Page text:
Appeal from the Order of the Unemployment Compensation Board of Review in case of In Re: Claim of James P. Moran, No. B-146704-B.
Jerome Balter, for petitioner.
William Dade, Assistant Attorney General, for respondent.
Mark M. Wilcox, with him Drinker, Biddle & Reath, for intervenor.
Judges Crumlish, Jr., Rogers and MacPhail, sitting as a panel of three. Opinion by Judge Rogers.
[ 42 Pa. Commw. Page 196]
James P. Moran has appealed a decision of the Unemployment Compensation Board of Review denying benefits pursuant to Section 402(e) of the Unemployment Compensation Law, Act of December 5, 1936, Second Ex. Sess., P.L. (1937) 2897, as amended, 43 P.S. § 802(e) on the ground that he was guilty of willful misconduct. We affirm the Board's order.
[ 42 Pa. Commw. Page 197]
Moran was employed by Gould, Inc. from January 23, 1968 until October 21, 1976 when he was discharged. At the time of his discharge, Moran was a union shop steward of Local 1612 United Auto Workers, the collective bargaining agent for Gould's production workers. On October 13, 1976, all except one of the 40 to 50 employees who worked in the department in which Moran was employed engaged in an illegal work stoppage in violation of a valid no-strike clause in Article XVI of the Collective Bargaining Agreement then in effect between Gould and the union.*fn1 On October 21, 1976, Moran was discharged.
After two hearings, the second on remand from the Board of Review, that body found that Moran had actively participated in the illegal work stoppage and that he had been discharged because of that participation; it concluded that his actions constituted willful misconduct.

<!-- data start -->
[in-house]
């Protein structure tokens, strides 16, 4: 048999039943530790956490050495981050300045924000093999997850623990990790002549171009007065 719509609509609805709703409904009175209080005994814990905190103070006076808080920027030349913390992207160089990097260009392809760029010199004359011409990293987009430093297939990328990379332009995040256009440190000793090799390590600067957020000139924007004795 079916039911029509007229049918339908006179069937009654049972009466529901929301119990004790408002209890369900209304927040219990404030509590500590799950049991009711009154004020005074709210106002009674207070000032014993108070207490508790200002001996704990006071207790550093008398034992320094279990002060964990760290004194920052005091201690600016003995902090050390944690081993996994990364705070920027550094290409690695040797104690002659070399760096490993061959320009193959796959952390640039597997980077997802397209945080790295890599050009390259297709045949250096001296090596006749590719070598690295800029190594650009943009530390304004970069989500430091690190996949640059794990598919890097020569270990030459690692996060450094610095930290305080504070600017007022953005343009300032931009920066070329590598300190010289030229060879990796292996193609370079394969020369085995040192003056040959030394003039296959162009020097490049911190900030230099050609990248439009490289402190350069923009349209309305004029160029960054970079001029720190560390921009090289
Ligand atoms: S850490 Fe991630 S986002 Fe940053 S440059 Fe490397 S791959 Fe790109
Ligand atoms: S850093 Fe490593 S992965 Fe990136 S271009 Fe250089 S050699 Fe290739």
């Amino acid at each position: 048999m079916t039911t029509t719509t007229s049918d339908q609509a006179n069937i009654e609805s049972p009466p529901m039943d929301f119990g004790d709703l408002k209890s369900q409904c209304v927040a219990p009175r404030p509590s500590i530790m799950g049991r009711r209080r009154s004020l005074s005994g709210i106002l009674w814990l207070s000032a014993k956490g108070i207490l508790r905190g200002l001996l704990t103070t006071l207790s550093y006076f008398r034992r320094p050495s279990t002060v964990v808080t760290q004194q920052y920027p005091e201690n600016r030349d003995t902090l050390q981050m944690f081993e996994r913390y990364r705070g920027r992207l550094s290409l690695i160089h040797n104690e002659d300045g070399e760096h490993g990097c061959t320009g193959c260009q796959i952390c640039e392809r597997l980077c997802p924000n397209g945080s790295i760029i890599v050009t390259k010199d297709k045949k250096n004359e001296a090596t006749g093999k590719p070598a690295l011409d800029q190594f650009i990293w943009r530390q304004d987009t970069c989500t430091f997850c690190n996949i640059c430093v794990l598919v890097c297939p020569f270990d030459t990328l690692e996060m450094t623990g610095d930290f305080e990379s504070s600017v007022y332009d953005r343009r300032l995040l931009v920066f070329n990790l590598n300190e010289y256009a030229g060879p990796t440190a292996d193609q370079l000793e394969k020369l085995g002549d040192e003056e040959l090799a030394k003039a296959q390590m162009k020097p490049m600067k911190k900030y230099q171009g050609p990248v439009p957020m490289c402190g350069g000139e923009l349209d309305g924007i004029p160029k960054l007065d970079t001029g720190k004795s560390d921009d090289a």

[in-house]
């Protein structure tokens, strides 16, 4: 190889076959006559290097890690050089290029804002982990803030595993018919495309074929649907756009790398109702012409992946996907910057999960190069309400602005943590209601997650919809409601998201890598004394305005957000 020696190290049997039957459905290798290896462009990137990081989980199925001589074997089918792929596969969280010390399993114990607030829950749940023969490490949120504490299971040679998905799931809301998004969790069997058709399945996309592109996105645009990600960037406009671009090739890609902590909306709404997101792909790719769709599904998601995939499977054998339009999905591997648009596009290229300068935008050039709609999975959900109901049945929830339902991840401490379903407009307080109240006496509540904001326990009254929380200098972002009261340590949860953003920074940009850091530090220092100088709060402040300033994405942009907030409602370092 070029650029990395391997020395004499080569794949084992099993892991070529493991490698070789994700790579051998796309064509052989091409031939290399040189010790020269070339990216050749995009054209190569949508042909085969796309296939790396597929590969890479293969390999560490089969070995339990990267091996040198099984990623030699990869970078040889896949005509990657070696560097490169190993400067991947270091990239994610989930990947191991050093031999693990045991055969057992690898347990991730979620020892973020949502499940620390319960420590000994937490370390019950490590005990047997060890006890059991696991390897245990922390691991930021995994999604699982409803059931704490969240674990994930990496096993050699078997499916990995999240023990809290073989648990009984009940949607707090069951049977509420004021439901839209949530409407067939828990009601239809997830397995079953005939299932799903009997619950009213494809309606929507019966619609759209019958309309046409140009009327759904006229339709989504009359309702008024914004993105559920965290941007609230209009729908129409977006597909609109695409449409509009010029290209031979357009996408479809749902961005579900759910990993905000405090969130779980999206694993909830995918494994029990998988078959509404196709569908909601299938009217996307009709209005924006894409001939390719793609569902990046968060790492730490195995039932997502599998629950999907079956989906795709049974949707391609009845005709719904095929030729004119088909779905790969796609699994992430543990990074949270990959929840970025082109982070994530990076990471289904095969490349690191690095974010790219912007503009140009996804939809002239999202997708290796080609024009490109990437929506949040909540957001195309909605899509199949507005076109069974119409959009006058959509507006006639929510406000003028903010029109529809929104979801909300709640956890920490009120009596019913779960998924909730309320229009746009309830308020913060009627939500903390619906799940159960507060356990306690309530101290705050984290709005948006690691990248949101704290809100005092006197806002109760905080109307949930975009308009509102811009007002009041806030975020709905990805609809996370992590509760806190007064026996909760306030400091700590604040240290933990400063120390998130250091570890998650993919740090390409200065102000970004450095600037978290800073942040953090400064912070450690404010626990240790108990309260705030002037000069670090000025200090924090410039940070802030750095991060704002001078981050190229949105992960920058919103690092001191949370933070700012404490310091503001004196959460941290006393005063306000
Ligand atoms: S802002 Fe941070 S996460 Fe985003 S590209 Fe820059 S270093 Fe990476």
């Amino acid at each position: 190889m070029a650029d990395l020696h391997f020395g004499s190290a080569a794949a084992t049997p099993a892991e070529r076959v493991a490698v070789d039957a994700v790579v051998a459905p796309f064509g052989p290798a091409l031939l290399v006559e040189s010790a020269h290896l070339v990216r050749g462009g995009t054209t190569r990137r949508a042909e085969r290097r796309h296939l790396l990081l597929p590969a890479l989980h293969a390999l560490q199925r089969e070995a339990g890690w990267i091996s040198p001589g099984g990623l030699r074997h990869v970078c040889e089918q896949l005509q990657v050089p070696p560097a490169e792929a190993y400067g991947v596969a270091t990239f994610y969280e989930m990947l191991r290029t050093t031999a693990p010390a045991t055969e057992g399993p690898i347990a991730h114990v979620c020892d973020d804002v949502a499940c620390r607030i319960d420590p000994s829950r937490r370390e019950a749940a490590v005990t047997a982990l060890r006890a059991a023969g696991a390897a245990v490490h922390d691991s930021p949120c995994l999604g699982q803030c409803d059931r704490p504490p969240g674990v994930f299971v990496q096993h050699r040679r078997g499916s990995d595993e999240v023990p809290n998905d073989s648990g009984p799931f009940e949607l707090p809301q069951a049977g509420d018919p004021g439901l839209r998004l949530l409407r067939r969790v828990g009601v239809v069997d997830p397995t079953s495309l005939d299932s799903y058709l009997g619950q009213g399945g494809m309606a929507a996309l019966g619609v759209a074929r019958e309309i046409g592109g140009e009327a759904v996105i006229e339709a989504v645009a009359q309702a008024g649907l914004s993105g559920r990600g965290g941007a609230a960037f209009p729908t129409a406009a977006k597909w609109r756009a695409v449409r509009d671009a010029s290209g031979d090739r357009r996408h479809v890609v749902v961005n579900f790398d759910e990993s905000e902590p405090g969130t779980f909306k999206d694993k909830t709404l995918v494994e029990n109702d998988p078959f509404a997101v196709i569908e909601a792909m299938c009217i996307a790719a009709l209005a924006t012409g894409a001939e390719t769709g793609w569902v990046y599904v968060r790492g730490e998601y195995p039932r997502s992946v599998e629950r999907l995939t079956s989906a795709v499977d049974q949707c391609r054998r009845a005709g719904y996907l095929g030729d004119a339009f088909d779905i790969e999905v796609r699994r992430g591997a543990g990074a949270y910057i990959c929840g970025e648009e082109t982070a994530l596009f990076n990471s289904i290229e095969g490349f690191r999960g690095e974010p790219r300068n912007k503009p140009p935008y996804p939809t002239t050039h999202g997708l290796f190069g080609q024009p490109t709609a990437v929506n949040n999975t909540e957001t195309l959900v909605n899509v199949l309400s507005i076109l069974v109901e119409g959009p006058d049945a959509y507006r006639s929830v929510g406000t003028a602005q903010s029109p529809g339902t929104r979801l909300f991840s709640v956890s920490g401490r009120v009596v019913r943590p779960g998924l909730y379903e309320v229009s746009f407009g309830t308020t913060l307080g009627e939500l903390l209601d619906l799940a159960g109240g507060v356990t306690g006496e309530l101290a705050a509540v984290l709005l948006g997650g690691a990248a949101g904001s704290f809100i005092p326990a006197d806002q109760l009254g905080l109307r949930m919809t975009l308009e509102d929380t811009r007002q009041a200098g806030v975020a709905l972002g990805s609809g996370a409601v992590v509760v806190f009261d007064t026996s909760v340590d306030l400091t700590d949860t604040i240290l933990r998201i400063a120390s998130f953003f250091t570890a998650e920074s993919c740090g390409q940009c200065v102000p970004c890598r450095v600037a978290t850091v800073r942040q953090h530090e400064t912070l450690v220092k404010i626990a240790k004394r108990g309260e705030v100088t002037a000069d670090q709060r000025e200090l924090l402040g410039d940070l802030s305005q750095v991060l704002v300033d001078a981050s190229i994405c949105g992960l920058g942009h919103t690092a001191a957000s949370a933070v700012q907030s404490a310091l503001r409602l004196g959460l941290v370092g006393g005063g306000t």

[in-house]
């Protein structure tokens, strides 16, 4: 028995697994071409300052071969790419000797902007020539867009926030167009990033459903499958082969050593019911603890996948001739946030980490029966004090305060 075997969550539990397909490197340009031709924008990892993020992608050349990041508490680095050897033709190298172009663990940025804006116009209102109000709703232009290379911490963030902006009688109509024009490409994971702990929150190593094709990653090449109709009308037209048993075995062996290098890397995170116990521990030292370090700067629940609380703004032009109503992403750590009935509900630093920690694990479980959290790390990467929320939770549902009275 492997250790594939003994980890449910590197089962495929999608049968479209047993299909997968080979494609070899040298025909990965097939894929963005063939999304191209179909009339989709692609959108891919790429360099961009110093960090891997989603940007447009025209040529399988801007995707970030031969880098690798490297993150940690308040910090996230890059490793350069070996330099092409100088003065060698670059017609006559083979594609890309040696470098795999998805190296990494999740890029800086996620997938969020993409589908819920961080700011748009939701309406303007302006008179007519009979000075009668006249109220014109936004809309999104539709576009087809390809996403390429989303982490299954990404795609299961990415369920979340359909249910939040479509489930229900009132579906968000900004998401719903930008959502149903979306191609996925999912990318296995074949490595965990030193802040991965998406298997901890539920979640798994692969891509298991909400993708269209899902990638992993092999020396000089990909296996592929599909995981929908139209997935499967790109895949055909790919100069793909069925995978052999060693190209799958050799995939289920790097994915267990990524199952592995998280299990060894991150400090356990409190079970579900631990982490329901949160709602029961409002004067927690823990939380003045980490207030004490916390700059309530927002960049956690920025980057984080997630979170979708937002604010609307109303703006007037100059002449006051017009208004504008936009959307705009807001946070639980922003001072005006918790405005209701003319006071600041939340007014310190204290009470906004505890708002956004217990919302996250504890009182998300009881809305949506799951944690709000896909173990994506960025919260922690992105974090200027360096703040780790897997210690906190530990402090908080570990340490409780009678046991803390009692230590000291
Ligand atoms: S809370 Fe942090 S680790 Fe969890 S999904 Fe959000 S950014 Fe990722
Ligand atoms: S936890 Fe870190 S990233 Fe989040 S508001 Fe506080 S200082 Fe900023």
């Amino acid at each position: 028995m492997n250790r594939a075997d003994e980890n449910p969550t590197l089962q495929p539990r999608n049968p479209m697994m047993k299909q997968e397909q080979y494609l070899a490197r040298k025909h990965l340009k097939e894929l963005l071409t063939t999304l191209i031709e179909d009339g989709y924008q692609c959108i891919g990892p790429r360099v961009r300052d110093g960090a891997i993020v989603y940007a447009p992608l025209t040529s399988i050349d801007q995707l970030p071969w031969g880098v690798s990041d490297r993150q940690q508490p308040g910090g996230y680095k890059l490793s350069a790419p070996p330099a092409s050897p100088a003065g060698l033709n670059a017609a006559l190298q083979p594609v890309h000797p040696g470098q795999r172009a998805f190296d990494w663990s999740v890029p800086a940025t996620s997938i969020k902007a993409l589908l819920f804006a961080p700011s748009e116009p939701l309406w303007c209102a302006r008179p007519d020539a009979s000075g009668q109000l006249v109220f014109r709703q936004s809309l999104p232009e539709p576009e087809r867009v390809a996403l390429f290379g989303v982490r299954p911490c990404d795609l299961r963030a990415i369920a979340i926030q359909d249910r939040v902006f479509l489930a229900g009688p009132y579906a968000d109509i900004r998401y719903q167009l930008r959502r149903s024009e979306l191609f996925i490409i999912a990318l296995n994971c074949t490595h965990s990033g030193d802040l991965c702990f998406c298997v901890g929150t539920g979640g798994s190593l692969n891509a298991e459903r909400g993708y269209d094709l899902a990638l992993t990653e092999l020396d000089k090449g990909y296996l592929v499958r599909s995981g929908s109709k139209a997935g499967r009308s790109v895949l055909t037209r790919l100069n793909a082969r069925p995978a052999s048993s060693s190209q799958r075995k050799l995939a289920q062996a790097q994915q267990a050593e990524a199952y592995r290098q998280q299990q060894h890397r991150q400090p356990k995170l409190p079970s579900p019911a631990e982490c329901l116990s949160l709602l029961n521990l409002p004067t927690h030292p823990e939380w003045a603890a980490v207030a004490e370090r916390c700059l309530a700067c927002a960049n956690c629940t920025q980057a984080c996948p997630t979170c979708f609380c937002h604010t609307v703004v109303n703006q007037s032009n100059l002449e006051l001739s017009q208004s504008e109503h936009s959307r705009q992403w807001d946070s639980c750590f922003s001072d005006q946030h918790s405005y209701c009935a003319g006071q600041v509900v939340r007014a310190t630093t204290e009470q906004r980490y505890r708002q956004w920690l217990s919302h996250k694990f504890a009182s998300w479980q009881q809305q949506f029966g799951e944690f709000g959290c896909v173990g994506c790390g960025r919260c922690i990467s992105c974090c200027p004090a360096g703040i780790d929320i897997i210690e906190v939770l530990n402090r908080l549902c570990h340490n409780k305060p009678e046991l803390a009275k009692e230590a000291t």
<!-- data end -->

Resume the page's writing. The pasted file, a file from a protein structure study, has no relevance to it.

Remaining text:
Moran's first argument is that the Board's finding that he was discharged as a result of his participation in the work stoppage is not supported by substantial evidence. He says that he was discharged for other additional causes antedating the work stoppage. After examining the evidence in the record, we hold this contention to be without merit. Several exhibits, whose presence in the record is not disputed by Moran, and on one of which he indeed relies, support the Board's finding. Employer's Exhibit #3, a form used by Gould to record changes in employment status, gives as the reason for his discharge: "Violation of Article
[ 42 Pa. Commw. Page 198]
XVI of the Collective Bargaining Agreement." On Employer's Exhibit #4, Moran's personnel record card, the entry is: "10-20-76 D ...